These troops were deployed by 27 December in advanced posts on the south bank of the Umba River with the largest concentrations at Jassin, Samanya, and Bwago Macho. General Tighe placed three companies at Jassin, four companies at Samanya, and four companies of the 101st Grenadiers, Wavell’s Arab Company, and a machinegun section at Bwago Macho. Lieutenant Jone’s Scout Company patrolled the upper Mwena. The main force was camped at Umba Camp as a “fire brigade” that could move rapidly to reinforce any of the posts should these be attacked and hopefully decide the action.

German Troop Movements Prior To The Battle
Oberstleutnant von Lettow-Vorbeck began moving troops by rail on 16 January 1915 from the Kilimanjaro area. Once these troops arrived at Tanga, which had been fortified with trenches and earthworks in December and the harbor had been mined, all but one Feldkompagnie was immediately moved north toward Jassin. These troops arrived at the Totohowu (Mtotohovu) Plantation, about 11 kilometers south of Jassin, on 17 January. The Germans managed to concentrate 244 Europeans, 1350 askari, approximately 400 Arab volunteers, 23 machineguns, and four field guns within a few kilometers of the town without being observed.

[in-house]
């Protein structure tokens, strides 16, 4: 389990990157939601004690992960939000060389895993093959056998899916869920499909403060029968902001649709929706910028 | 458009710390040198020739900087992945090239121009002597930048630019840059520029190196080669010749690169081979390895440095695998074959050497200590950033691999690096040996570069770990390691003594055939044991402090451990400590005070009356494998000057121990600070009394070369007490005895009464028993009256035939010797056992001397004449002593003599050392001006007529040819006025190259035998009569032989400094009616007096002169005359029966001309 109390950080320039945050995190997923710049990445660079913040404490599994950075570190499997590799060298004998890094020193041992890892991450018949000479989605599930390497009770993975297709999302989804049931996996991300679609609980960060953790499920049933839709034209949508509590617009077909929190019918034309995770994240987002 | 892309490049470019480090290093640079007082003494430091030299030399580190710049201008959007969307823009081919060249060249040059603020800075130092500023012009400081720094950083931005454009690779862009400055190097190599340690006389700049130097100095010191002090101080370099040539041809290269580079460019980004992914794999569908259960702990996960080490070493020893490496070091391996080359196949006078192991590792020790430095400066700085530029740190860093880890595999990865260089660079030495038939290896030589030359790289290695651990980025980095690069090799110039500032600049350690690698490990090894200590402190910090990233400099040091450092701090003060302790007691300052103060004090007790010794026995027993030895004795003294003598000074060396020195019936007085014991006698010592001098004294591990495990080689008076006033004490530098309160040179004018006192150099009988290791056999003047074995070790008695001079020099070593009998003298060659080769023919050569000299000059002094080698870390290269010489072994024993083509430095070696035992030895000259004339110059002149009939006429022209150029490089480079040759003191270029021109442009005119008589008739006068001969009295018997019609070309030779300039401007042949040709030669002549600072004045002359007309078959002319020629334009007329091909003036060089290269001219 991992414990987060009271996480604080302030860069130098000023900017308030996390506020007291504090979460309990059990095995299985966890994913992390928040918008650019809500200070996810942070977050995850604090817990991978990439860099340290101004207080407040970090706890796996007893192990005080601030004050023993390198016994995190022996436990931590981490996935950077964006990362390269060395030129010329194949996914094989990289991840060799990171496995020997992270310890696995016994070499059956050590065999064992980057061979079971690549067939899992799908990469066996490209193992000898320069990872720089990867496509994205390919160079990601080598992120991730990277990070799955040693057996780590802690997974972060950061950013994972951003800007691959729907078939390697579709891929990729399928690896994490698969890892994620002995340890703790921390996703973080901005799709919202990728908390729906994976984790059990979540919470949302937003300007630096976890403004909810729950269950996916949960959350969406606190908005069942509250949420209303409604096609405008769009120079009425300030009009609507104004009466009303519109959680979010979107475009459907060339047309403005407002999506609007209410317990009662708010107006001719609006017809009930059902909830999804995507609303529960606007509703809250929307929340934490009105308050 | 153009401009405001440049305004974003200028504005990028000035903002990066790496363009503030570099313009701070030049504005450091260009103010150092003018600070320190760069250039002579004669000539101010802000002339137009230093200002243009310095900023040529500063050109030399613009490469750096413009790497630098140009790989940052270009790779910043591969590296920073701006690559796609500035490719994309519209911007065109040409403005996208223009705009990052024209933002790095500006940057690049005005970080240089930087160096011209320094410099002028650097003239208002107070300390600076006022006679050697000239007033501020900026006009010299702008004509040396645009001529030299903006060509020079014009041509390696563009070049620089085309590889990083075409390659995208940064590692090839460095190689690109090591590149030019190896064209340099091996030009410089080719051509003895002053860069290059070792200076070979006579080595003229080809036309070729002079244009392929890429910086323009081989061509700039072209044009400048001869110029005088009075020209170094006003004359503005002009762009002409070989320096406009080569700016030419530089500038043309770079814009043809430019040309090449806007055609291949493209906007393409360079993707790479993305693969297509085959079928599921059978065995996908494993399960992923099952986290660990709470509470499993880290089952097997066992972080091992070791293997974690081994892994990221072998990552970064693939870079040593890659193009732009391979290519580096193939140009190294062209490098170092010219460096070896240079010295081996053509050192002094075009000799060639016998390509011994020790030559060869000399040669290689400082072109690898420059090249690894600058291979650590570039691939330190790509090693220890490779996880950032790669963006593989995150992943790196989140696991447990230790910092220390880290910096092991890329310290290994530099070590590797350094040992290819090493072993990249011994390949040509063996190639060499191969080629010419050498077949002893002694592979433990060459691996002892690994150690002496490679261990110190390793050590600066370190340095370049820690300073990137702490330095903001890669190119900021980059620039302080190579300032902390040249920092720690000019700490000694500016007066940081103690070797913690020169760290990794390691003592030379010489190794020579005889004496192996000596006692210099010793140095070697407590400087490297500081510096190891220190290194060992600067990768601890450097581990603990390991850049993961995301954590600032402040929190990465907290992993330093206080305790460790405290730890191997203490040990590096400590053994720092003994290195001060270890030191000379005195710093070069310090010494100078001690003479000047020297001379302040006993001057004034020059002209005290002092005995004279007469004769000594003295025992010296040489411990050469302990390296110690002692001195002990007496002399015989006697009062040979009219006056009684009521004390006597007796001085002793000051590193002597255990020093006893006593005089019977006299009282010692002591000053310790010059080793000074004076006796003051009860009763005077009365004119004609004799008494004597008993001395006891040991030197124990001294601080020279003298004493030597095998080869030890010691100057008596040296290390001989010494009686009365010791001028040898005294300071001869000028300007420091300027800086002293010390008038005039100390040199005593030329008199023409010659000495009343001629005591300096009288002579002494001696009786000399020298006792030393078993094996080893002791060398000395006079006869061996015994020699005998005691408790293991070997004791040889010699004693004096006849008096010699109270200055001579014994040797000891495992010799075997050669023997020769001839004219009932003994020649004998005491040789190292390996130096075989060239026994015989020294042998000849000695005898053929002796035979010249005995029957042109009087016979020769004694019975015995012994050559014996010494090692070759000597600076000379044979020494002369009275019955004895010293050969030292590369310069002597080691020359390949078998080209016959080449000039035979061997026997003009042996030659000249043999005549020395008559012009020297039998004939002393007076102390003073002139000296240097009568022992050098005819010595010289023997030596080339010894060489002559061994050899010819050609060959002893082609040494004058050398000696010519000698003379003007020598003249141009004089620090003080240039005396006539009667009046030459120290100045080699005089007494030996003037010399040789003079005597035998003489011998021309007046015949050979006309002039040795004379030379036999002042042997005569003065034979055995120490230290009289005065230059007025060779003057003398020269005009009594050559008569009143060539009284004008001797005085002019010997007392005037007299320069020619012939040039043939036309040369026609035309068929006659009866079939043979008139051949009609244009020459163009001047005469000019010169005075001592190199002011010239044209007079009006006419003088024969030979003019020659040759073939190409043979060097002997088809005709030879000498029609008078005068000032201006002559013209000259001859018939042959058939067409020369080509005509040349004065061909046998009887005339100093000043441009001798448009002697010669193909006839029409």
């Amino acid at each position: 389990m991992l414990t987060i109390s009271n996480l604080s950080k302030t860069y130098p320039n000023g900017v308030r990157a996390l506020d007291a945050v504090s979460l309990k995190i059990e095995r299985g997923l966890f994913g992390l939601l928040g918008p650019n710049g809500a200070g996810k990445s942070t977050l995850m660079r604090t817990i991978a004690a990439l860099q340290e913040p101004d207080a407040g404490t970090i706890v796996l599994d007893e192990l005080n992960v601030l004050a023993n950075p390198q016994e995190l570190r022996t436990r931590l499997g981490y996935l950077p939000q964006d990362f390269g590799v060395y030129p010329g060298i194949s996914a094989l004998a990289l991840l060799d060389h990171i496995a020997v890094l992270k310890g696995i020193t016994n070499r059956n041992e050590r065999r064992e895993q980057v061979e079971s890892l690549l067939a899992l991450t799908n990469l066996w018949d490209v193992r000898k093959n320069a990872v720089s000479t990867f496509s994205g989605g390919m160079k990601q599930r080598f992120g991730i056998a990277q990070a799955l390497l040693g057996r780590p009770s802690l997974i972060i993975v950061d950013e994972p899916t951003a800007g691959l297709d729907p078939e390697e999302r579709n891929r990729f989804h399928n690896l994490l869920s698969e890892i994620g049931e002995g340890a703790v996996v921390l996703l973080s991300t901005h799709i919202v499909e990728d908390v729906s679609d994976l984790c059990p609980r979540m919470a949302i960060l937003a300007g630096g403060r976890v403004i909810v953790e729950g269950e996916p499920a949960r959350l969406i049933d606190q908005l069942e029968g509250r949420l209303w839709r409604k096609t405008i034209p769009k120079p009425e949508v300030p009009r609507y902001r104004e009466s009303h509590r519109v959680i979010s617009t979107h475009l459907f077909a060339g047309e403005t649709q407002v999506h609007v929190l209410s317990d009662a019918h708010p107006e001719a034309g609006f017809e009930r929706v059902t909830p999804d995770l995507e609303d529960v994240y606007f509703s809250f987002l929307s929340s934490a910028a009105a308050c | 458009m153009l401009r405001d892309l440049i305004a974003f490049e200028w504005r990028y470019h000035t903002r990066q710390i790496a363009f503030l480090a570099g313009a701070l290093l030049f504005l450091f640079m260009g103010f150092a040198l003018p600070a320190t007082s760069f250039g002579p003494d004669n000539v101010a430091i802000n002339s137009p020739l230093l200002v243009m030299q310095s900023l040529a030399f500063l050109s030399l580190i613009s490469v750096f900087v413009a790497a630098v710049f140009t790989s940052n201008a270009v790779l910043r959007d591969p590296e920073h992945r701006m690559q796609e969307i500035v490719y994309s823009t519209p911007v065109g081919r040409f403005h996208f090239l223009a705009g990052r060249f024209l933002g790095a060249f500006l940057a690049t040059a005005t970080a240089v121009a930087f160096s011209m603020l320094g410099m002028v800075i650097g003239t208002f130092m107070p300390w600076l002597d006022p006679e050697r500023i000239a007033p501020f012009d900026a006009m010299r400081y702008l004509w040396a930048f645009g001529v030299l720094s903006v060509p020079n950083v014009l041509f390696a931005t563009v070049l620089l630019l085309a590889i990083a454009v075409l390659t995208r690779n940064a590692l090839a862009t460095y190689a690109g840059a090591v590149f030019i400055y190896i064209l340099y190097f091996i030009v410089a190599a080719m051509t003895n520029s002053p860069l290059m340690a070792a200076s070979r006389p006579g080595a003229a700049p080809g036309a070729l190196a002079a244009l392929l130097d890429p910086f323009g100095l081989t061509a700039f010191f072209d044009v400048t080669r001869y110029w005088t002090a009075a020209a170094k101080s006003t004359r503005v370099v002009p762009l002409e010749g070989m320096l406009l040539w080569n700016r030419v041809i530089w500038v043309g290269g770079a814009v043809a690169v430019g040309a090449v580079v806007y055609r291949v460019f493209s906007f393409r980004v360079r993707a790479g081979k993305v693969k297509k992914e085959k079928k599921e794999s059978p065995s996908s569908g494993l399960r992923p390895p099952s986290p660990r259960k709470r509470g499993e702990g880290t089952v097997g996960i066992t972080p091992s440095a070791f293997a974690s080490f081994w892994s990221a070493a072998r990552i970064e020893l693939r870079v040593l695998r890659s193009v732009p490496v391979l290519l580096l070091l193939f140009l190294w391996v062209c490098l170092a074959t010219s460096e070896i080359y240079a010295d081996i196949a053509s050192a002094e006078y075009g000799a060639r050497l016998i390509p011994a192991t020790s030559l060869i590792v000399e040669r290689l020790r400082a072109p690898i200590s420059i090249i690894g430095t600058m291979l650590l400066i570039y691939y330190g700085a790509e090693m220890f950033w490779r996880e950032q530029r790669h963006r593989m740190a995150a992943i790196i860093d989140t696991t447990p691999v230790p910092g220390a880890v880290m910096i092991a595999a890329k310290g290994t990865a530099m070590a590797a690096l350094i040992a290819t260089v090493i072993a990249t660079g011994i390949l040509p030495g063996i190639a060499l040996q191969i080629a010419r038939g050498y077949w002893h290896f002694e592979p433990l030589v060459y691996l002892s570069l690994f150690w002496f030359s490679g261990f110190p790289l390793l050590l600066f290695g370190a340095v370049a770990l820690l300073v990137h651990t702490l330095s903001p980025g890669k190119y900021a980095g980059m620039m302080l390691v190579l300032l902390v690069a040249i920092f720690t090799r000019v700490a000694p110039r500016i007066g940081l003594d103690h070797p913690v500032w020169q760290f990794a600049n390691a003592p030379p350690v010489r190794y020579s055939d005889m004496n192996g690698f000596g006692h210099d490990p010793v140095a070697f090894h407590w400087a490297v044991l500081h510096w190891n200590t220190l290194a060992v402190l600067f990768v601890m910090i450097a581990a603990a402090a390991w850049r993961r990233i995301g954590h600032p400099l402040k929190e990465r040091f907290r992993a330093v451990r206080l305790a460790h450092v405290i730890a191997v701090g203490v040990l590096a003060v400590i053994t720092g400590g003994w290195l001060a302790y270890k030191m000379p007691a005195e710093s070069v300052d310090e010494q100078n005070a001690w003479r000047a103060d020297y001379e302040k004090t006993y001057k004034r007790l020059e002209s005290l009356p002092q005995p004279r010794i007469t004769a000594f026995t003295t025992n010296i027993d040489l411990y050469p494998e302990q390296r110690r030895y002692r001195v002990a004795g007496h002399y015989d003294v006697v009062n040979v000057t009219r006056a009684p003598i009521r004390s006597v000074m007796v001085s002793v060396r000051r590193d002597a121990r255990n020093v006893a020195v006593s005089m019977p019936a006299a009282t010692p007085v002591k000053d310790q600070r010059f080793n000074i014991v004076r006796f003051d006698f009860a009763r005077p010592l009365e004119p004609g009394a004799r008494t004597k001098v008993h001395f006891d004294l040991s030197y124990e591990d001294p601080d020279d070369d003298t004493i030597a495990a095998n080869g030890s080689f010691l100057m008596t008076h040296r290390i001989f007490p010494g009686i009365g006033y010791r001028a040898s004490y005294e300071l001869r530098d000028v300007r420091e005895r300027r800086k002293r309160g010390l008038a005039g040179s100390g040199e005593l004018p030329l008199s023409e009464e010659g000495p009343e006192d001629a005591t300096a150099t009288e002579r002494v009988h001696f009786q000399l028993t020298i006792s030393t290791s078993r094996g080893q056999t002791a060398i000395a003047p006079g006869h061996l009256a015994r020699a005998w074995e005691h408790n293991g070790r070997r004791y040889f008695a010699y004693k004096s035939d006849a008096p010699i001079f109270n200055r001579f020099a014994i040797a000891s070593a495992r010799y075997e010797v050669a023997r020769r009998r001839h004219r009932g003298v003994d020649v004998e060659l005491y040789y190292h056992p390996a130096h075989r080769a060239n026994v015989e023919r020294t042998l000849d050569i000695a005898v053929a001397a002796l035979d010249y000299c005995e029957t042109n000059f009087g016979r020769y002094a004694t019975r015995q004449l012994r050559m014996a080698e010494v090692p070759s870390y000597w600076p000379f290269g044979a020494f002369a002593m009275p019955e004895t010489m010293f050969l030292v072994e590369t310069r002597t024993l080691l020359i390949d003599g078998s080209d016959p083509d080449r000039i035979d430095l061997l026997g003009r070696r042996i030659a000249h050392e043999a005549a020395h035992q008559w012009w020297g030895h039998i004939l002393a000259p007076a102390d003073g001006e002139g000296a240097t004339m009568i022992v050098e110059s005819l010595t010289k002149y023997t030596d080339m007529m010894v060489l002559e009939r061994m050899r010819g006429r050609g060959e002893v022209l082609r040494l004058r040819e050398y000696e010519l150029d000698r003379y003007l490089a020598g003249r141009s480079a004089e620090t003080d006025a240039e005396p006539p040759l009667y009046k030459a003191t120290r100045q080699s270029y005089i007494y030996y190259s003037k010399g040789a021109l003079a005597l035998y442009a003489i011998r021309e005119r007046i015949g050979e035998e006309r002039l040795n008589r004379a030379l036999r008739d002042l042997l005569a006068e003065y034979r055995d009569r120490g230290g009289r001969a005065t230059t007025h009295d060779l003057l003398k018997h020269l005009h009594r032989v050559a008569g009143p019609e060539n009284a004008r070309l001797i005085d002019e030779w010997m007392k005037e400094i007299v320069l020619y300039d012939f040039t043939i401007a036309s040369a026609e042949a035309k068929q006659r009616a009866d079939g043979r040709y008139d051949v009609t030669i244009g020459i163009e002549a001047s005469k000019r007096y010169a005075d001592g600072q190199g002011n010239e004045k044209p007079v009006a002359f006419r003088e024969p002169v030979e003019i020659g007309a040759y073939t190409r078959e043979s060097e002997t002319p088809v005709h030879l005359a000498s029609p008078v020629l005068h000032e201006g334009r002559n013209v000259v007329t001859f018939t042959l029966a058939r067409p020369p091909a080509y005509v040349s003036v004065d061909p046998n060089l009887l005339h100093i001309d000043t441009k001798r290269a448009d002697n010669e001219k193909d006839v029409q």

German Plan of Attack
Major Keppler was ordered to oblique the right flank of Jassin with the 11. and 4. Feldkompagnien. Hauptmann Adler was to oblique the left flank of Jassin with the 15. and 17. Feldkompagnien. Hauptmann Otto was ordered to attack the town defenses frontally using the 9. Feldkompanie and Arabische Korps along the main road. The reserve, consisting of Command section, 7. Schuetzenkompanie (102 Europeans under the command of Hauptmann Demuth), the “Battaillon Schultz”, consisting of the 1., 6, and 13. Feldkompagnien, two C73 fieldguns under Hauptmann a. D. Hering, and one 4.7cm rapid fire gun and one revolver gun under Leutnant d. L. Fromme, was located behind the Abteilung Otto.